Thailand plans to charge foreign tourists a 300 baht ($9) fee beginning in April to help develop attractions and cover accident insurance for those who are unable to pay their own bills, according to top authorities.
Thailand, one of Asia’s most popular tourist destinations, has been severely impacted by a pandemic-related tourism downturn, with only around 200,000 visitors last year compared to roughly 40 million in 2019.
The fast global spread of the Omicron type of COVID-19 has hindered recent efforts to revitalize the industry.
“A portion of the money will be utilized to take care of tourists,” said Yuthasak Supasorn, governor of Thailand’s Tourism Authority.
“We’ve encountered times when insurance didn’t have coverage for tourists … which became our burden to take care of them,” he said, adding that funds would also be used to upgrade tourism infrastructure.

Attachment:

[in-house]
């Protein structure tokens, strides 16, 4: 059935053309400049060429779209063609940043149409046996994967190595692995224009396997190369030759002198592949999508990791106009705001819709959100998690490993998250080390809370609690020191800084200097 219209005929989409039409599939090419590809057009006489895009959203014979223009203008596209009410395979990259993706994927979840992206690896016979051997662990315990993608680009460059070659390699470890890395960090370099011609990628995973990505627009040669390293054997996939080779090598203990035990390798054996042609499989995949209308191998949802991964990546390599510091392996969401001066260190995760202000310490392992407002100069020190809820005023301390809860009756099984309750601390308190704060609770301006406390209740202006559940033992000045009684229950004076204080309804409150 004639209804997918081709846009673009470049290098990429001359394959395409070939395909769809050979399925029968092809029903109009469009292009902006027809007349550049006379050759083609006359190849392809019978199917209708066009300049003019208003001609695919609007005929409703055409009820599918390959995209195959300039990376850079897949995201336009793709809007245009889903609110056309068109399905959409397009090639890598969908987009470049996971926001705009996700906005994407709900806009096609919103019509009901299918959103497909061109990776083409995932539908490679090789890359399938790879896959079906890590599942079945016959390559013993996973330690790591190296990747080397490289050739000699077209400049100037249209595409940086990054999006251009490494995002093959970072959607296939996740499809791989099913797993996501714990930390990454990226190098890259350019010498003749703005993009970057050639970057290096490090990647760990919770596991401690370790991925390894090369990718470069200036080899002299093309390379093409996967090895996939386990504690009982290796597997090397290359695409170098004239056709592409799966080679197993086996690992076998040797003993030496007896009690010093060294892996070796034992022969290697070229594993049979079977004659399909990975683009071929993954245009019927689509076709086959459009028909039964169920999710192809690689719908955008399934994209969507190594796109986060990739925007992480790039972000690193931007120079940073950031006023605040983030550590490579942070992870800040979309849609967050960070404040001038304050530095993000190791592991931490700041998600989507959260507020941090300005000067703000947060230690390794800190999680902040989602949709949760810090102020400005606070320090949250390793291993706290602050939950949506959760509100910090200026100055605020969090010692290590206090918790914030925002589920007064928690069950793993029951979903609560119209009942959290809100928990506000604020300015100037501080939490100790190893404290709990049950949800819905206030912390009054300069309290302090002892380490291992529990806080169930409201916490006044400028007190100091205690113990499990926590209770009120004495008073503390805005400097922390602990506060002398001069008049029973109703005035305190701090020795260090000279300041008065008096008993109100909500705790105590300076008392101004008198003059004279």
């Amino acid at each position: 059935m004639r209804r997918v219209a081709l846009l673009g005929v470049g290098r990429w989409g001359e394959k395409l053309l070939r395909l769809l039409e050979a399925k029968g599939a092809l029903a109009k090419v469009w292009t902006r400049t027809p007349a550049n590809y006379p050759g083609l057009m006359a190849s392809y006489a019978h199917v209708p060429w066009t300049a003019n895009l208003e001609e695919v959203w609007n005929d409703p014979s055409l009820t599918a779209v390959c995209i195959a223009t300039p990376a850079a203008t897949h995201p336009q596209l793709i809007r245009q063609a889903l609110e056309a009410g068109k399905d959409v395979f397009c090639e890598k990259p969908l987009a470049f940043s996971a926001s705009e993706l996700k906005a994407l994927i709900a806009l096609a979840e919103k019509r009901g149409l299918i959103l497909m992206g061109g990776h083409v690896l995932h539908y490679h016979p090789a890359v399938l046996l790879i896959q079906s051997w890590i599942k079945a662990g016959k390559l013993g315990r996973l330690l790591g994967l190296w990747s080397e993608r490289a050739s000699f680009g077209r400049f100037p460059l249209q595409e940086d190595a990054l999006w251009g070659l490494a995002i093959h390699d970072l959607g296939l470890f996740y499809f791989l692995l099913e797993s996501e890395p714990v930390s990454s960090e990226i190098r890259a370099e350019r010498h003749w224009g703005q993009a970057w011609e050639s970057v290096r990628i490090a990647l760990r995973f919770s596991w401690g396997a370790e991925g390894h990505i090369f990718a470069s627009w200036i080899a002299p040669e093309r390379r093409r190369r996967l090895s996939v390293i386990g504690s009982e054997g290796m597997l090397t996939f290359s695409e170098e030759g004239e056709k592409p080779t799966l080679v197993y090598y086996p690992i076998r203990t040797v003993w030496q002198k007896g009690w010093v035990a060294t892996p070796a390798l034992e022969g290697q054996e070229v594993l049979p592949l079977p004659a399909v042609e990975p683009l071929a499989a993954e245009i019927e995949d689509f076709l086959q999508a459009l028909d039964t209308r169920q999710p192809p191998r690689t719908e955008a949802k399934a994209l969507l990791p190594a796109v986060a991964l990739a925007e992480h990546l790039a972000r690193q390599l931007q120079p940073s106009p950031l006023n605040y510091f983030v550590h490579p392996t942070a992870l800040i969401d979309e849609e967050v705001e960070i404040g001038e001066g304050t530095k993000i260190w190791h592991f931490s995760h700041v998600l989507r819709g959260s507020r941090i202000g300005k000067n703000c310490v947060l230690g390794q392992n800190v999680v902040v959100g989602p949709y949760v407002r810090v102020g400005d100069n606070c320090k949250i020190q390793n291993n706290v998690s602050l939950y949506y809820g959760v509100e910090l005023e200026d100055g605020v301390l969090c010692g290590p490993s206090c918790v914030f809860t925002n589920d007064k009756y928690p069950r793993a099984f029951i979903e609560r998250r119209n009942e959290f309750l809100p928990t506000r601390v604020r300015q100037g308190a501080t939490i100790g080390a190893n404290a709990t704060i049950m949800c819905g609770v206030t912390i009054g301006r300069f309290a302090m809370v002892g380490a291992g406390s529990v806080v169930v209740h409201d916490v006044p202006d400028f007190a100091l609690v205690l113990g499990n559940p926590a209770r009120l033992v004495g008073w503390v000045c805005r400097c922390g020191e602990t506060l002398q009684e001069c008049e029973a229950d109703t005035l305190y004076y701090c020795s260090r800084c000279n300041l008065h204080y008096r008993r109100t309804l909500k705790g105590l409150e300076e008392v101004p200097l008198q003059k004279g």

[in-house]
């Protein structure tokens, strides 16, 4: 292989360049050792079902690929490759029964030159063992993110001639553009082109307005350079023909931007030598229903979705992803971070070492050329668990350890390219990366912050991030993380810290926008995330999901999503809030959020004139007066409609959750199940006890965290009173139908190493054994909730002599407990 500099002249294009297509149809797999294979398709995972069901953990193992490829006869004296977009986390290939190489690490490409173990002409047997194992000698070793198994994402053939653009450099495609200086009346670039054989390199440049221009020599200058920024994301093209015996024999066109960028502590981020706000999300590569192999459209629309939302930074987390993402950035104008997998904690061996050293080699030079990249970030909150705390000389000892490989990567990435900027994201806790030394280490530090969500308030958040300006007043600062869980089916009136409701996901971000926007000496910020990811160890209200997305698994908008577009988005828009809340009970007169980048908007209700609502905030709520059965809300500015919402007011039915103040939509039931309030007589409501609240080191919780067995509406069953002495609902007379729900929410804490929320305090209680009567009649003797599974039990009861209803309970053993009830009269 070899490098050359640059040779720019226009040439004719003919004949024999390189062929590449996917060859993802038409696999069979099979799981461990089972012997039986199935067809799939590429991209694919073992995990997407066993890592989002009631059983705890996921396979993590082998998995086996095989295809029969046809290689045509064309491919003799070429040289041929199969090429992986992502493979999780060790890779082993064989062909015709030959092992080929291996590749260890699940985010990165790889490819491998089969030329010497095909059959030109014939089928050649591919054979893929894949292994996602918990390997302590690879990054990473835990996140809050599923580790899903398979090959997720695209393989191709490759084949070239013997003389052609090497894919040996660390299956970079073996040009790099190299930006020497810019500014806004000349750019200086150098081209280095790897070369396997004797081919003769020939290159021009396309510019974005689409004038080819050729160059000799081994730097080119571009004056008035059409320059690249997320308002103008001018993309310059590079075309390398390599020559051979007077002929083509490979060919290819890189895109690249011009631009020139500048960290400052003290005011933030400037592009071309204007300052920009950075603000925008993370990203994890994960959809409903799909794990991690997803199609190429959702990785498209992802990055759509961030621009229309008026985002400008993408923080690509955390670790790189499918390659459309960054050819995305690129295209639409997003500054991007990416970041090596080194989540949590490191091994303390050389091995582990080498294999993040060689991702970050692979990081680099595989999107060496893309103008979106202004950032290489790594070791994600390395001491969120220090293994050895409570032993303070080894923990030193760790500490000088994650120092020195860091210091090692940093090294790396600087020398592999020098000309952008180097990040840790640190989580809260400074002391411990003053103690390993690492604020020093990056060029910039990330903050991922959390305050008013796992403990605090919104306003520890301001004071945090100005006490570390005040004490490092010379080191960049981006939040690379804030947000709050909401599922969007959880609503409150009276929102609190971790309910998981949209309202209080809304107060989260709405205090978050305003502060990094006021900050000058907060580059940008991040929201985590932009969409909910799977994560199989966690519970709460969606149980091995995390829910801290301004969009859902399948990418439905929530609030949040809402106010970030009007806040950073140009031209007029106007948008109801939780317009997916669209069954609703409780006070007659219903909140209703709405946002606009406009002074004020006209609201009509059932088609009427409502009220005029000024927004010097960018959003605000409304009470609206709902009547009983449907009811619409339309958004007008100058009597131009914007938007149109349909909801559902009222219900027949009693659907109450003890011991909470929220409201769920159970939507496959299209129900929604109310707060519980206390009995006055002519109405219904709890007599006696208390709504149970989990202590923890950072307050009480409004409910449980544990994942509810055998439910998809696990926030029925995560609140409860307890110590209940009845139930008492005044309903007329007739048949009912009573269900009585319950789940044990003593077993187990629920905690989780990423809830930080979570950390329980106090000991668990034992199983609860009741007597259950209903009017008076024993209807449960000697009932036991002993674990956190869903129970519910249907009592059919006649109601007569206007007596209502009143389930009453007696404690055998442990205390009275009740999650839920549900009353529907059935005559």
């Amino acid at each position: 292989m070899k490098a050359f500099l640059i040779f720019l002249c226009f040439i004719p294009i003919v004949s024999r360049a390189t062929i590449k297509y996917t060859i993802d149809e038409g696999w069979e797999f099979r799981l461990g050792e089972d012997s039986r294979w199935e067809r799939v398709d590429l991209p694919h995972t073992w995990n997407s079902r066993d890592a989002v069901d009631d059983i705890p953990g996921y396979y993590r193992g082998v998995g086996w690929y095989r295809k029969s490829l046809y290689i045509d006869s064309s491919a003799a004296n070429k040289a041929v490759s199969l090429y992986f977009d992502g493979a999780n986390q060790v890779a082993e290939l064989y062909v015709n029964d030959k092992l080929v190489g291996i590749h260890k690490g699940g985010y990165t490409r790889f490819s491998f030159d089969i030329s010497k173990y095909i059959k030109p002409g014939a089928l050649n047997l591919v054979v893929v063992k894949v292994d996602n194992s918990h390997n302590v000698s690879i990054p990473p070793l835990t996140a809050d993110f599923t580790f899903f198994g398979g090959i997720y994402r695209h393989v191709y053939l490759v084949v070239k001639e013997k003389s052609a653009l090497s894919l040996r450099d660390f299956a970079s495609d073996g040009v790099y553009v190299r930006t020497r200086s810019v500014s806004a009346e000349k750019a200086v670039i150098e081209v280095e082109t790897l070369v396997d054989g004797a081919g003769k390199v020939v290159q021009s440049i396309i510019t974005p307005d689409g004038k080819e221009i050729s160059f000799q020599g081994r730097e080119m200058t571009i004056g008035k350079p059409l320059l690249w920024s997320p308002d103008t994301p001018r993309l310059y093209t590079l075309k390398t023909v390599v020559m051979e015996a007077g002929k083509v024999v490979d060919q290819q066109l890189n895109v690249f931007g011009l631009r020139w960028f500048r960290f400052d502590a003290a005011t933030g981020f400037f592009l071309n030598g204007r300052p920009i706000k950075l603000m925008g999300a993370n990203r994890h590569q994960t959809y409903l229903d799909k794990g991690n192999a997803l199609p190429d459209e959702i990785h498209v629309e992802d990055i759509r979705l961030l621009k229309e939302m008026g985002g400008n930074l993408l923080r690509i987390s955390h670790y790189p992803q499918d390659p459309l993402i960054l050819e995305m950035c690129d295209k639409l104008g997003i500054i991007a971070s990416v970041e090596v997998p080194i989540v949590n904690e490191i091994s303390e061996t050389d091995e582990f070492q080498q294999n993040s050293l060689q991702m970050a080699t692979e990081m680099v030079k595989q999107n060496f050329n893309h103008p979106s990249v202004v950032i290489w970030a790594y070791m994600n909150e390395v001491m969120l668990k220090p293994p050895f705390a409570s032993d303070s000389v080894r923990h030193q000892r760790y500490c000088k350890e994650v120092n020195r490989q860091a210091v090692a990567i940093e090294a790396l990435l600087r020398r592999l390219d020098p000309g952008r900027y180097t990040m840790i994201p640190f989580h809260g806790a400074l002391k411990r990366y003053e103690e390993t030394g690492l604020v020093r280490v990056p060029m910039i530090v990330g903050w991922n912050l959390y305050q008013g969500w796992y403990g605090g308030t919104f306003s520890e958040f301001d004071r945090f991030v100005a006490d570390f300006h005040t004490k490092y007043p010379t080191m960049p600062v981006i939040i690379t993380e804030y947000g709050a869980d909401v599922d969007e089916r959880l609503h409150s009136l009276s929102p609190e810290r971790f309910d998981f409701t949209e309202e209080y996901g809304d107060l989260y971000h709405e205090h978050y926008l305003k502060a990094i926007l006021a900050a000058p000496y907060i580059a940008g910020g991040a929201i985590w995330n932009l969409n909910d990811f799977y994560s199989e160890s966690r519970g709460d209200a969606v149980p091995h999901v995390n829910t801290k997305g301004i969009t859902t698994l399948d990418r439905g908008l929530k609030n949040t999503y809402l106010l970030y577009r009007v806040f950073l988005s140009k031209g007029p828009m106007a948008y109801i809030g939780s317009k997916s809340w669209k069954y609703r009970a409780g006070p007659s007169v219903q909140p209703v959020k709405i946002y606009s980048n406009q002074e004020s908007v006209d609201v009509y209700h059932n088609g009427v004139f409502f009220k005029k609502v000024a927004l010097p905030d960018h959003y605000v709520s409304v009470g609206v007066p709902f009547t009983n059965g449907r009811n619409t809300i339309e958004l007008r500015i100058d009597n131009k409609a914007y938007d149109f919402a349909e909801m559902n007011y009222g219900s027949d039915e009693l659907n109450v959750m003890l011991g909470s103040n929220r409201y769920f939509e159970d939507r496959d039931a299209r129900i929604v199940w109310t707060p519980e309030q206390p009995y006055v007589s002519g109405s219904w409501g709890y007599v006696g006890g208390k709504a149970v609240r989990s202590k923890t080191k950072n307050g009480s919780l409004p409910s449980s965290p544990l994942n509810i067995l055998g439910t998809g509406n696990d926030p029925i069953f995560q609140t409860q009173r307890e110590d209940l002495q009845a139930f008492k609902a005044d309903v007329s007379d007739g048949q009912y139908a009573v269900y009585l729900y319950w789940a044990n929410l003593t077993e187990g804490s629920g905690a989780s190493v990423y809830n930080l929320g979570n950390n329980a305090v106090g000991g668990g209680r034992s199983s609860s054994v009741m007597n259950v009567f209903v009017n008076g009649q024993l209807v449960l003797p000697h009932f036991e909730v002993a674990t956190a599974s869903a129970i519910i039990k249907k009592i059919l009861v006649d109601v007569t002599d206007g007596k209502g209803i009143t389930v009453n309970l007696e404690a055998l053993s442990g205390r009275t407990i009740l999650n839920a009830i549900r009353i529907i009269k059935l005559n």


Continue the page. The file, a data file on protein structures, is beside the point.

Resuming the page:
The fee adds to a list of requirements for foreign tourists seeking entry to Thailand, which include pre-payment for COVID-19 tests, hotel accommodation or quarantine, and having insurance with COVID-19 treatment coverage of at least $50,000.
Thailand waived its strict quarantine measures in November in place of a “Test & Go” scheme for vaccinated visitors, but suspended that late last month over concerns about the spread of the Omicron variant.
The new fee will be priced in with airline tickets and is part of the government’s sustainable tourism plans, government spokesman Thanakorn Wangboonkongchana said.
Thailand expects between 5 and 15 million foreign arrivals this year, depending on policies in place in its main tourism markets, Thanakorn said.
Foreign tourists are expected to generate 800 billion Thai baht ($23.97 billion) this year, he said.
Thailand’s leading business group on Wednesday forecast foreign tourist arrivals for the year to be 5 to 6 million arrivals.